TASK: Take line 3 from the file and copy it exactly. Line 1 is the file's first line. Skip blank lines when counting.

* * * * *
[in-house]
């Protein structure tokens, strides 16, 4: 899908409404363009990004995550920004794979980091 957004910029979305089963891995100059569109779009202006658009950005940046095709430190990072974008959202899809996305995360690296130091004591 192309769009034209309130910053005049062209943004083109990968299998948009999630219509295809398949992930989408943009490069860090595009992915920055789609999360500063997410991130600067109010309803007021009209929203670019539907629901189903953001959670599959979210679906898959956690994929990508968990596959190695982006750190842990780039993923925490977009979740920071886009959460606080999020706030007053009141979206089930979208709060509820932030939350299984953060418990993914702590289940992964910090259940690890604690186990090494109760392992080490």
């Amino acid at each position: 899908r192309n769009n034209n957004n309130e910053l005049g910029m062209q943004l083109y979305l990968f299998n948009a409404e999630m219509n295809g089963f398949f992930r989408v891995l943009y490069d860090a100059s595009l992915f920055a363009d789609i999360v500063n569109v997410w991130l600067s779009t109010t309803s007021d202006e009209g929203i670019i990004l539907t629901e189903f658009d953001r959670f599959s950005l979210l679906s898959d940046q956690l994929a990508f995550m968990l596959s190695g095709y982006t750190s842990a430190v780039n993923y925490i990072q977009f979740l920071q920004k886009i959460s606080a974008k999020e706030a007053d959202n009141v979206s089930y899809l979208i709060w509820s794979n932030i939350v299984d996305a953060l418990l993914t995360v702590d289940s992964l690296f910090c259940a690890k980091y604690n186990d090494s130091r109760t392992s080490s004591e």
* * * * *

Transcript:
């Amino acid at each position: 899908r192309n769009n034209n957004n309130e910053l005049g910029m062209q943004l083109y979305l990968f299998n948009a409404e999630m219509n295809g089963f398949f992930r989408v891995l943009y490069d860090a100059s595009l992915f920055a363009d789609i999360v500063n569109v997410w991130l600067s779009t109010t309803s007021d202006e009209g929203i670019i990004l539907t629901e189903f658009d953001r959670f599959s950005l979210l679906s898959d940046q956690l994929a990508f995550m968990l596959s190695g095709y982006t750190s842990a430190v780039n993923y925490i990072q977009f979740l920071q920004k886009i959460s606080a974008k999020e706030a007053d959202n009141v979206s089930y899809l979208i709060w509820s794979n932030i939350v299984d996305a953060l418990l993914t995360v702590d289940s992964l690296f910090c259940a690890k980091y604690n186990d090494s130091r109760t392992s080490s004591e």